this is actually stuff for stock GT and N/A engines. It is not exact, but pretty damn close for my likings
these equations are very useful.. look at them!!!!

http://blog.myspace.com/index.cfm?fuseaction=blog&pop=1&indicate=1
 

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Nice read, and shows an understanding of the basic concepts. HOWEVER, turbocharging is an art. As Sick6Six always points out, compressor maps and UNDERSTANDING the engines air flow characteristics will net the greatest power, reliably. Then there's the tuning aspect.

In no way am i dissing your work, just pointing out that there is ALOT more than whats written. I shared the same enthusiasm as you when I was 17 (22 now) and my turbocharging knowledge basis is still growing. It will never stop, my friend.

Good luck with it all.

~Nick.

P.S - Blow Off Valves aren't THAT kool.......:jump:
 

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Discussion Starter #6
yea.. there definatly is a lot more to it.. and i kno that... i jsut was posting it up,cuase this is what I handed in.. it had a ten page limit and it came out 20 pages.. and like you siad.. there is a lot more to cover.. thats just basics
 

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I'm sure that took you a lot of work, but frankly it's the exact same thing that's written in Maximum Boost for the most part. For everything you've written, I've read the exact same thing somewhere else...:shrug:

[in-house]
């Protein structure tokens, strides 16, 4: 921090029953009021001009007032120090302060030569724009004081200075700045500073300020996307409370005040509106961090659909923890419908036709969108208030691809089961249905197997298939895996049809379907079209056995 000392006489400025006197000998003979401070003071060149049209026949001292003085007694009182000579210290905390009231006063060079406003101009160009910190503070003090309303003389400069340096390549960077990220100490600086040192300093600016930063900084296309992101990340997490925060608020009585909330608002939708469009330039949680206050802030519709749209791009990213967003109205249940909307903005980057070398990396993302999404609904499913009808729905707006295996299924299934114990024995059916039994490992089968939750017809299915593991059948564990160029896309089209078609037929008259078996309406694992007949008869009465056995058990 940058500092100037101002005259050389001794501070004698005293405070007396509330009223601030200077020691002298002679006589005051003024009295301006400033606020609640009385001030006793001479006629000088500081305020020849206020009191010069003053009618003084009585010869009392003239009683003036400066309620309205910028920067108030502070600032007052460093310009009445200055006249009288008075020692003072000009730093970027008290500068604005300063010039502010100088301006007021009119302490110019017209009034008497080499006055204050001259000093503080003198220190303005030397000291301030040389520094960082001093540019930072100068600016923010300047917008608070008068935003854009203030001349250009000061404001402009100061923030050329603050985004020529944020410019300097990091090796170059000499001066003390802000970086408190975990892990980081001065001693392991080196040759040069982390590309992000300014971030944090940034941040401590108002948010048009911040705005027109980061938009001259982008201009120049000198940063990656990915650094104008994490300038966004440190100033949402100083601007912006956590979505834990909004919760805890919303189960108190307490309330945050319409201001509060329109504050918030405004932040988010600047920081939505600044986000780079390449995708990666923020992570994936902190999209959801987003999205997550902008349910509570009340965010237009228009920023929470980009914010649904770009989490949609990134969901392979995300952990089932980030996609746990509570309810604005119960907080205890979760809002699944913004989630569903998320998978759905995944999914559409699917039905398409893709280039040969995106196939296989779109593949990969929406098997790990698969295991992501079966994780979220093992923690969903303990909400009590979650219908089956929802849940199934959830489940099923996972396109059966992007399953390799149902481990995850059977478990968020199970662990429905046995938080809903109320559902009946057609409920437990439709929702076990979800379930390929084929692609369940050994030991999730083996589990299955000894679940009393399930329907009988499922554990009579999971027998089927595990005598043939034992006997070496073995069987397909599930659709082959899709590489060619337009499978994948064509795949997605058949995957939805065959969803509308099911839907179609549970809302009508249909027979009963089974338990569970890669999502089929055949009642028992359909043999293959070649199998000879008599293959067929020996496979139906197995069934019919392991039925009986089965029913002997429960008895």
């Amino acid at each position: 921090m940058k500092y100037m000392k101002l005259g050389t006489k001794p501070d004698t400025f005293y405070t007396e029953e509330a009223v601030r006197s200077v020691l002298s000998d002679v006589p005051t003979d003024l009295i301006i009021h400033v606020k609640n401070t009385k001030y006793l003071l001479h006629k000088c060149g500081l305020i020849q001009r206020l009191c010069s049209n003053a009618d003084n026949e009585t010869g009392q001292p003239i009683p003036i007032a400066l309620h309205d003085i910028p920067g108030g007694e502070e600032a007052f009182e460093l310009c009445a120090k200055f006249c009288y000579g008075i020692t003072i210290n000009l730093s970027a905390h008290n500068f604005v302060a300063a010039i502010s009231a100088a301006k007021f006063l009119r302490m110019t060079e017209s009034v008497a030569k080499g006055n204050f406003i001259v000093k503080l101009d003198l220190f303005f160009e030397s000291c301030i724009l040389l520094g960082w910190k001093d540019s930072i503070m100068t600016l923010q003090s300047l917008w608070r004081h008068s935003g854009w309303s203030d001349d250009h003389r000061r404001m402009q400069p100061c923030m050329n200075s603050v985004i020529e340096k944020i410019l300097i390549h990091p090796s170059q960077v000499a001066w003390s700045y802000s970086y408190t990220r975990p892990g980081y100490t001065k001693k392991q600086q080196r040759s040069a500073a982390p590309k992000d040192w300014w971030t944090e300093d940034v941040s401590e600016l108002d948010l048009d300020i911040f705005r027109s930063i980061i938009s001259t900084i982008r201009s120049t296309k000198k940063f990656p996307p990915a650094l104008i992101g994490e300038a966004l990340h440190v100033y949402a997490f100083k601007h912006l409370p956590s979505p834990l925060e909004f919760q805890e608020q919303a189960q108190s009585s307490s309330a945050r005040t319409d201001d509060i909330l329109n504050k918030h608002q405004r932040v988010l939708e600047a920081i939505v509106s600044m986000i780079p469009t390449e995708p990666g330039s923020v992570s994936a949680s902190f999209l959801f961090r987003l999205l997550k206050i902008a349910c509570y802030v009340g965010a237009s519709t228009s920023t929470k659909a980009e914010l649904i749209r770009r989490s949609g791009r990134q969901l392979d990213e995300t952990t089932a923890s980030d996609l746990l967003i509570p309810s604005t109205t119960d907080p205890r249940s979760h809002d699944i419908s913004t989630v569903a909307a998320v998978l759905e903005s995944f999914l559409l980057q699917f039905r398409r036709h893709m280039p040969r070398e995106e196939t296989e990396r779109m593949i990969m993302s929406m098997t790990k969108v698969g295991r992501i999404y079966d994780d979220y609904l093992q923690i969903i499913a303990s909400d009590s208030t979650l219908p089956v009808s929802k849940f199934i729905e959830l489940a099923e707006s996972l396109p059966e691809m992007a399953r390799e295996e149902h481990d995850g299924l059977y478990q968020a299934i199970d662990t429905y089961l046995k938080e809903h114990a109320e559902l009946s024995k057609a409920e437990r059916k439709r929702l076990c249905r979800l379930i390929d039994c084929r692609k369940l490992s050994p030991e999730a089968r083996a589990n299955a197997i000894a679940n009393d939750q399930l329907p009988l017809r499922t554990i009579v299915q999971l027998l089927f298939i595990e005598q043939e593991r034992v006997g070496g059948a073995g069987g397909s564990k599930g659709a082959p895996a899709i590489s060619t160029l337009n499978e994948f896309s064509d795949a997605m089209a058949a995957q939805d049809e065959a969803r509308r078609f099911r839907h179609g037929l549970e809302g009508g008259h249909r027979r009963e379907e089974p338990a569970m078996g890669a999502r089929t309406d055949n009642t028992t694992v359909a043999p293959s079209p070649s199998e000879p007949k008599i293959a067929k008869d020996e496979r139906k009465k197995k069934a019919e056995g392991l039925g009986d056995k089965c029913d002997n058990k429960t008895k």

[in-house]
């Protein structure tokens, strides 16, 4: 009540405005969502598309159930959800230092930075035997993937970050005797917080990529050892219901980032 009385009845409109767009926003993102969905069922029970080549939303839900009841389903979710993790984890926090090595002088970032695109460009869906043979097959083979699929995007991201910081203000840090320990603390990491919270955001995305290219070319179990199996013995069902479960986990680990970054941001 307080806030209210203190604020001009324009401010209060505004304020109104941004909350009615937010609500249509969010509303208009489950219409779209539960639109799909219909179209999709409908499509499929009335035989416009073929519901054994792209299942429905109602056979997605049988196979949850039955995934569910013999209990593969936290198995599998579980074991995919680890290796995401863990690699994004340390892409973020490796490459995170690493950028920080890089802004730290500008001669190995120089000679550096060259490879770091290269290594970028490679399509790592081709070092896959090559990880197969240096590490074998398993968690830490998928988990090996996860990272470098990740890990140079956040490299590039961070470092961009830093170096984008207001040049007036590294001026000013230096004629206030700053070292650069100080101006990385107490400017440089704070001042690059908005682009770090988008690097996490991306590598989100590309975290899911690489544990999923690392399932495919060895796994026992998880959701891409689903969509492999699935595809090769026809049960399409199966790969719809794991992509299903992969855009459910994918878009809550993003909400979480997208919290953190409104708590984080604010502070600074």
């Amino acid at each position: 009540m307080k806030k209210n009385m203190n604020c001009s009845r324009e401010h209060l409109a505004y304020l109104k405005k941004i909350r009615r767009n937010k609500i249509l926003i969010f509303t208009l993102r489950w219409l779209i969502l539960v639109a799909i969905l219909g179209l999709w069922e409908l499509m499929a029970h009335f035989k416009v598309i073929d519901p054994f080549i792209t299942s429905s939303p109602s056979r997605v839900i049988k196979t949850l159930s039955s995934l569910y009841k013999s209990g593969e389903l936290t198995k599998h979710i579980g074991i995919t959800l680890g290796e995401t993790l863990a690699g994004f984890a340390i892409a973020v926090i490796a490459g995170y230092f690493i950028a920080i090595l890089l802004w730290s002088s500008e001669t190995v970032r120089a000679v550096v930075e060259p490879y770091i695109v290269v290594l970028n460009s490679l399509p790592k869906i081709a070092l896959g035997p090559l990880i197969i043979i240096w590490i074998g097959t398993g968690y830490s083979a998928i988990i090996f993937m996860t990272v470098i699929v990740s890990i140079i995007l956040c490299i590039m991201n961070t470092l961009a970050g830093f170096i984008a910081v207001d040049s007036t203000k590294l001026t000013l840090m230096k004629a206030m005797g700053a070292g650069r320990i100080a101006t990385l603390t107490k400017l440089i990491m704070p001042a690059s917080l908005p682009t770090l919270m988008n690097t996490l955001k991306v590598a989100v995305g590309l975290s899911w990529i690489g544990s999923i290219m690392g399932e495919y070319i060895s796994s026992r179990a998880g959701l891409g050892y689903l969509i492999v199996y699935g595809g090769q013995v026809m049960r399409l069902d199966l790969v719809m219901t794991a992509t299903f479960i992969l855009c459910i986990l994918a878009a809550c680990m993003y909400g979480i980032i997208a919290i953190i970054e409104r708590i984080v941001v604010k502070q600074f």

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yes. i stated the same facts that corky bell did. thats reasearch, you only have to cited someone elses ideas or opinons abou somthing. There is no opion in this paper. its straight facts. Where I did parapharse what other people siad, i gave them credit. BUt I cant just re-invent the facts about turbocharging, i stated them how you will find them in any article or book you will read about turbocharging... thats what makes them facts, cuase they don't change. Yea... its probaly the same old stuff you veterans have known for only gods knows, but for starters, me for example, are just bown away with all this information, and actuaully seeing how it works... i didnt plagerize if thats what anyone was thinkin... the citation is there
 

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got a question for everyone... besides the bad grammar are the facts that I stated right?.. or are they worng.. cause I dont want to mislead anyone
 

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If we didn't have spell checker, that would really thin out the herd, wouldn't it? He also seems unfamiliar with sarcasm.
 

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Discussion Starter #20 (Edited)
Equations:
The first equation is Power=PxLxAxN.
L is the stroke length. (3.7in)
A is the area of the piston. (8.501 inches squared)
N is the rpm divided by two, times the number of pistons. (Number of cylinders x rpm/2)
P represents the pressure that is pushing the piston down the bore.
PA=Force
PAL=Torque
Torque X rpm= Power

HP= Torque X RPM/ 5252.
HP x 5252= Torque X RPM

http://picasaweb.google.com/Robmx1390/ALLDATA626Graphs


HP x 5252= Power

N/A- 110 HP at 4700 rpm
-130 ft-lbs at 3000rpm
GT- 145HP at 4500 rpm
-190 ft-lbs at 3500 rpm At 7lbs of boost

HP= 130 X 3000/5252 HP= 190 X 3500/5252
HP= 74.24743. HP= 126.61843